#### 摘要： The Gaussian Mixture model (GMM) will be used to detect different moods in the stock market. The GMM model will be applied twice: first using price data, and subsequently with macro-economical data.

▲Photo by Element5 Digital on Unsplash

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**Introduction**

Over the last decade, the stock market has become increasingly accessible to the average layman. Moreover, the volume of money entering and exiting the market each day is at an all-time high.

As an investor, you can hone your acumen for when to buy or sell in many ways. A common approach is consulting friends or fellow investors, who quickly inundate you with conflicting opinions.

I will approach this golden, money-making question — when should I buy or sell? — with rigorous mathematical tools rather than blunt opinions. However, it is crucial to note that ultimately, people’s opinions and speculations drive the market; the mathematical tools will hopefully capture this mood or opinion.

I will demonstrate how the Gaussian Mixture Model can be used to help determine when money should enter or exit the market.

Mathematically, the mood of the market at any given time can be referred to as the “market state”. The mood can typically be interpreted as any number of concepts such as a bear or bull market; the degree of volatility; fire and ice, etc.. The way we name each state is far less important than clustering similar trading days together based on some shared characteristics.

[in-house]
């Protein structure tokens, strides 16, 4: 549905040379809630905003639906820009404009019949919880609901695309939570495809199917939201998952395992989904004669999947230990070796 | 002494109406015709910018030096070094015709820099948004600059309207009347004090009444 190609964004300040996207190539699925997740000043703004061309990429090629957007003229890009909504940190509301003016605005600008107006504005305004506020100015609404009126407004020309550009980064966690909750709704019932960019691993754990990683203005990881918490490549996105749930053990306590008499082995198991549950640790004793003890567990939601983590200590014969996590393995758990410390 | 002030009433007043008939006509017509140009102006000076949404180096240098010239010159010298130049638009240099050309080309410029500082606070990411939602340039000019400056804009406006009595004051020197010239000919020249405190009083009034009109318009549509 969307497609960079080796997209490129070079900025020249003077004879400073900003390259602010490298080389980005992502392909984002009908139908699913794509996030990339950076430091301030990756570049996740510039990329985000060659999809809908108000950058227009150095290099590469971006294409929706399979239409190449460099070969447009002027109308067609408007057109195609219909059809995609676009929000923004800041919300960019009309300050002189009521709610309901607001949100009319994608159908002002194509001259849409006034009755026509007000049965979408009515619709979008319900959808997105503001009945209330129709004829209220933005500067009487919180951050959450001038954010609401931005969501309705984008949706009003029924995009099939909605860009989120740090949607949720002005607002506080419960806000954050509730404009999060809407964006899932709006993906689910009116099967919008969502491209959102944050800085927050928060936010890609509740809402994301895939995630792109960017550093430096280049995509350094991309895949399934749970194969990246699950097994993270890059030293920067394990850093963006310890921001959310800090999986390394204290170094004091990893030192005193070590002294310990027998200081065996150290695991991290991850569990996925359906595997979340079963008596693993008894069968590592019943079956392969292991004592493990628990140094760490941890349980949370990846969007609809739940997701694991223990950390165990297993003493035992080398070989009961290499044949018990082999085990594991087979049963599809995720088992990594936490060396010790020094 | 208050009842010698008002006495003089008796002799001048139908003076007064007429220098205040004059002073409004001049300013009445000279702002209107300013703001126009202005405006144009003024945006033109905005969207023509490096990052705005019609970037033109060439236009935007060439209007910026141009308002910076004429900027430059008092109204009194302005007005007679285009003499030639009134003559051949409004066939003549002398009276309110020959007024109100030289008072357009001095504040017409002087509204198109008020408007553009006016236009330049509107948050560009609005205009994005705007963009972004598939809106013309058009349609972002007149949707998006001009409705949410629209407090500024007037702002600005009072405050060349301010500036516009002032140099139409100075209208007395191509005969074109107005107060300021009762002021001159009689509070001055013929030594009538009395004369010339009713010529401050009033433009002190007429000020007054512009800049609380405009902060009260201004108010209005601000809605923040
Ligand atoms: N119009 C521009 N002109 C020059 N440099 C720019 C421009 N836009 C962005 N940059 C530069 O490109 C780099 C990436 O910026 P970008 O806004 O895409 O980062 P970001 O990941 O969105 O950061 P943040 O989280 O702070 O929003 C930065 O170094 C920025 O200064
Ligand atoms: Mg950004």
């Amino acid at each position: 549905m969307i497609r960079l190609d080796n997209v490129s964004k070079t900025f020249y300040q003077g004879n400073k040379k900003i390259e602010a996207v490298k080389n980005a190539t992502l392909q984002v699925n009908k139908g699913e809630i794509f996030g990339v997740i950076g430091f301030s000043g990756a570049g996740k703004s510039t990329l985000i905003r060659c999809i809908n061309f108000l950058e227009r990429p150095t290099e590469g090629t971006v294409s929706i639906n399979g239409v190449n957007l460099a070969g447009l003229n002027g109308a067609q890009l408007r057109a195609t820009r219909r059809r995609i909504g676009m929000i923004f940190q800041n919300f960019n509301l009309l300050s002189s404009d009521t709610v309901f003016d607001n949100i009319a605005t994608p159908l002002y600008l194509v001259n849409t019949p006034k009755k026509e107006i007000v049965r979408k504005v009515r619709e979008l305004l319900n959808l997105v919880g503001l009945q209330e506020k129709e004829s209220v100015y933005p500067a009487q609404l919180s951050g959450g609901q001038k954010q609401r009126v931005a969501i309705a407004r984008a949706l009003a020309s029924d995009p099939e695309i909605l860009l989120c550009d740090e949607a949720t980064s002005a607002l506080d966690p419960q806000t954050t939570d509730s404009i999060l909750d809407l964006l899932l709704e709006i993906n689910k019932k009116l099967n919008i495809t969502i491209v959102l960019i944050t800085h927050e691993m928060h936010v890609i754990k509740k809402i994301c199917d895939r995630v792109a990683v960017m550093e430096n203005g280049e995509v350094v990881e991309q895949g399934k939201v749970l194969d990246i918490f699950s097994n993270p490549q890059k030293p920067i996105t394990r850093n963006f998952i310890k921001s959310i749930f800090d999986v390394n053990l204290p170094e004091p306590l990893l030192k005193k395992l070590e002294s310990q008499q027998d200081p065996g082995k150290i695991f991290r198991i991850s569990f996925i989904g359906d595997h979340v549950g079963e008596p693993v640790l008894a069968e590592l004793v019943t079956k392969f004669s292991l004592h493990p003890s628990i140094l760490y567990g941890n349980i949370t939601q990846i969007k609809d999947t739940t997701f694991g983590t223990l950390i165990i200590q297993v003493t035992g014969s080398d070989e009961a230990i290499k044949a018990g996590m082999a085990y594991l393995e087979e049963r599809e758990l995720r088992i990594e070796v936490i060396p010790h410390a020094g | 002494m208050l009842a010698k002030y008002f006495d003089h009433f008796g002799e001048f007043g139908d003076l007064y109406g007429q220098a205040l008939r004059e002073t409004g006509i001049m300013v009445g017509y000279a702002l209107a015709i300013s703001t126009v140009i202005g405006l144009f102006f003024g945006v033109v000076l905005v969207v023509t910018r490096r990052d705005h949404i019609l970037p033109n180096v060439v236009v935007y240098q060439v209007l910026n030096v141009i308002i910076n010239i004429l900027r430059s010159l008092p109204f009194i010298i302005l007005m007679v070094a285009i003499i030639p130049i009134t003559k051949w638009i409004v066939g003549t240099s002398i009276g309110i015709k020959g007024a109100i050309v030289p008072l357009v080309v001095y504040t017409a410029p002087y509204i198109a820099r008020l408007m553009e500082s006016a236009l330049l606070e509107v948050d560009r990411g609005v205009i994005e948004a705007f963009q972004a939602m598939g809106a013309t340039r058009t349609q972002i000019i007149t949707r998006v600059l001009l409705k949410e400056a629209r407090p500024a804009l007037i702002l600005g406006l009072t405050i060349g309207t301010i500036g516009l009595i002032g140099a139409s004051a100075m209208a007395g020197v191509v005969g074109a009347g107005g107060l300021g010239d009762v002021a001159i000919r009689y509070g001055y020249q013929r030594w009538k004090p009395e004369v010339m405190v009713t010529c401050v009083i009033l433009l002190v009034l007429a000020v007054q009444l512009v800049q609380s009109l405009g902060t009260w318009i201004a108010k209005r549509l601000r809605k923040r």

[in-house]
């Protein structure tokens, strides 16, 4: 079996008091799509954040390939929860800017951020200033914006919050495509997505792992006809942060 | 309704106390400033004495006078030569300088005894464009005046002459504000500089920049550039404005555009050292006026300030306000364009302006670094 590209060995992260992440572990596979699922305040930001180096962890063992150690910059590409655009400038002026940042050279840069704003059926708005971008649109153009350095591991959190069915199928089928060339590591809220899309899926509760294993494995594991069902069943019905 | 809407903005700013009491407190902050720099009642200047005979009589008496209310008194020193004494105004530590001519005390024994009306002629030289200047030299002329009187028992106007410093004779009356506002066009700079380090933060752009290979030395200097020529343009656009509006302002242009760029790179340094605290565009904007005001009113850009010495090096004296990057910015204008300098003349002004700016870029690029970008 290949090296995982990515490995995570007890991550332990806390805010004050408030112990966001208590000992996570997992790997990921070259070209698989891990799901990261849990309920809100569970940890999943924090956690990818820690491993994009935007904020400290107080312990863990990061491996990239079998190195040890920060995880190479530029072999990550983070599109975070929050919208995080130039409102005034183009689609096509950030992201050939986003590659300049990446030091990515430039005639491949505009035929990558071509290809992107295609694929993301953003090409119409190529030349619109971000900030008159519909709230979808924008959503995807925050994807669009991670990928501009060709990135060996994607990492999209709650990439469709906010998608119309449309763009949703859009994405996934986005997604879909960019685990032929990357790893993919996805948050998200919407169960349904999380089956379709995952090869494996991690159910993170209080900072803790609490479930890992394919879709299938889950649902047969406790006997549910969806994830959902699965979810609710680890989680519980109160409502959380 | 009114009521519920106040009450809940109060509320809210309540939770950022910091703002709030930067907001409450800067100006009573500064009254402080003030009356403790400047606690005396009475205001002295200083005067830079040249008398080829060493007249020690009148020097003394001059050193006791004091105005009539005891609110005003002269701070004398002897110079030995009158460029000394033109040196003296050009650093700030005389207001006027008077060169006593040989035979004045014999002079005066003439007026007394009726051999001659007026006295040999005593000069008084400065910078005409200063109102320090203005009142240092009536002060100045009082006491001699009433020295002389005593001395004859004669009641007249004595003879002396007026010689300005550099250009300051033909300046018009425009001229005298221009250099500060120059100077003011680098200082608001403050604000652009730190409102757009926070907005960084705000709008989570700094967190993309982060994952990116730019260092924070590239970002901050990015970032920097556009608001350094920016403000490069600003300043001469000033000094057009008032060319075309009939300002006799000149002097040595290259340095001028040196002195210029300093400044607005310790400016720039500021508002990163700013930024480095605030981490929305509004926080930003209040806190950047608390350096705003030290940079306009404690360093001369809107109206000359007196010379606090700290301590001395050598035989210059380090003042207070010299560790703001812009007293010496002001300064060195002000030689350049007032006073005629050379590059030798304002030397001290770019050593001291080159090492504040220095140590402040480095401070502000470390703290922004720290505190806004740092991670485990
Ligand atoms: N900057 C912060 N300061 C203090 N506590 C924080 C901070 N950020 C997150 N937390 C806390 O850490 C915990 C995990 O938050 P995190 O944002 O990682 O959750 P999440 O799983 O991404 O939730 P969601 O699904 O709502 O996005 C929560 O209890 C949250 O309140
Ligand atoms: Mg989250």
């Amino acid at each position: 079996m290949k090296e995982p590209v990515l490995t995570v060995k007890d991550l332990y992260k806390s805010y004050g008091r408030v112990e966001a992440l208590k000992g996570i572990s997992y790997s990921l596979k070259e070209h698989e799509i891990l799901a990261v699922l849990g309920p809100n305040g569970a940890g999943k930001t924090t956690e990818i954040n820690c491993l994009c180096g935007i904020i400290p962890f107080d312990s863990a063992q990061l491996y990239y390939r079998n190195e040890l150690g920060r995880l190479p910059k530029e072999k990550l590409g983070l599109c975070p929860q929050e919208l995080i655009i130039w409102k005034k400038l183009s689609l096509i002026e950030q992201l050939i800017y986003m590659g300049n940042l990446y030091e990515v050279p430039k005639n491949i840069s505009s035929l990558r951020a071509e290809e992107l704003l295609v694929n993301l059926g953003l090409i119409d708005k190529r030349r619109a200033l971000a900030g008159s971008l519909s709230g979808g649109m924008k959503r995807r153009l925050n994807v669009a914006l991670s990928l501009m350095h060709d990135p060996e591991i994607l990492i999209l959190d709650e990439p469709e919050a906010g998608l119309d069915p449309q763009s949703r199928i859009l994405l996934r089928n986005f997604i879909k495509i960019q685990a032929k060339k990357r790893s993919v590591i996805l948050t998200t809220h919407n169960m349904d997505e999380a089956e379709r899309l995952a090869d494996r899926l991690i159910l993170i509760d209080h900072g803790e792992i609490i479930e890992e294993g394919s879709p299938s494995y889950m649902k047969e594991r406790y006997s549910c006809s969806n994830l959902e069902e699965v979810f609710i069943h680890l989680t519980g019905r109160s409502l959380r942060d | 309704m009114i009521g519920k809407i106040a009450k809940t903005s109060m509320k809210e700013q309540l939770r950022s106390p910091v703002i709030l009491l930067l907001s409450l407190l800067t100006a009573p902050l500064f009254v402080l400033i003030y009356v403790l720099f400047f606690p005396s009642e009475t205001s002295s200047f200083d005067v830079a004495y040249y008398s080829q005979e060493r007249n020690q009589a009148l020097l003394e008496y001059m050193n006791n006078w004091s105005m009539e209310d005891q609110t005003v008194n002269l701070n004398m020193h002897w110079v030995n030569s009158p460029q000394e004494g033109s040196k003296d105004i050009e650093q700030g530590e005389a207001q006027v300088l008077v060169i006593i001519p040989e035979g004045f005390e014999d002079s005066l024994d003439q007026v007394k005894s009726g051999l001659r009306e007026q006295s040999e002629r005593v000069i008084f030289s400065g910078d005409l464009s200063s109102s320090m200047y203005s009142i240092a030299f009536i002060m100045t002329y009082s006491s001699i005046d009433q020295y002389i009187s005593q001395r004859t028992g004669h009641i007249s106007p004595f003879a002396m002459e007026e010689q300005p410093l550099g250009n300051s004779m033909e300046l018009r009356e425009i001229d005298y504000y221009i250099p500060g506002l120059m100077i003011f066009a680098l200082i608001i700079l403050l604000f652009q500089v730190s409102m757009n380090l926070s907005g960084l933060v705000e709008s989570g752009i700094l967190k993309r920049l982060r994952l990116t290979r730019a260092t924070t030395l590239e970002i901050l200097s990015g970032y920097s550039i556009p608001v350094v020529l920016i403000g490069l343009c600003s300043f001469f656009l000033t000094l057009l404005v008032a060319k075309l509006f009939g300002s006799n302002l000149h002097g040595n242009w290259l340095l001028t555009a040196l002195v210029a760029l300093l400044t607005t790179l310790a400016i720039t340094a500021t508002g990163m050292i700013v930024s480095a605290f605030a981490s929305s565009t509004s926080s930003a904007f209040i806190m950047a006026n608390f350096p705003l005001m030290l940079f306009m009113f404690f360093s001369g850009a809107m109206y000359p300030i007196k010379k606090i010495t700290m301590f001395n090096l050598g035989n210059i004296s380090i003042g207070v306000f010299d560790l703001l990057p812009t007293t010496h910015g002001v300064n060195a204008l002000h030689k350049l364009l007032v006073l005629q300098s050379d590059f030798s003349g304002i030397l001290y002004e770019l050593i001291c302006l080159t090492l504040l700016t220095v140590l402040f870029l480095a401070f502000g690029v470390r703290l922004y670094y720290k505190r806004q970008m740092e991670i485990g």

Due to the fact that there is no clear definition for the mood of the market — and therefore, no response variable to represent the market — an unsupervised machine learning model is best to classify the market into states.

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**Supervised vs Unsupervised machine learning**

The difference between the two approaches is the use of labeled datasets: supervised learning uses labeled input and output data, whereas an unsupervised learning algorithm does not. A labeled dataset is where the response variable, or the variable you are trying to predict, contains either numerical or categorical values. Hence, when you are using a supervised machine learning algorithm, the prediction variable is clearly defined. One very simple, but powerful, example of supervised learning is linear regression.

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**Gaussian Mixture Model (GMM)**

The gaussian mixture model is the overlapping of multi-normal distributions in p-dimensional space. The dimension of the space is generated by the number of variables. For example, if we had one variable (S&P 500 returns), the GMM would be fit based one dimensional data. The GMM can be used to model the state of the stock market along with other financial applications. One characteristic from the stock market returns, is heavy tails, which are generated from days of high volatility. The ability to capture highly volatile days in the tails of the distribution is important for capturing information in the modelling process.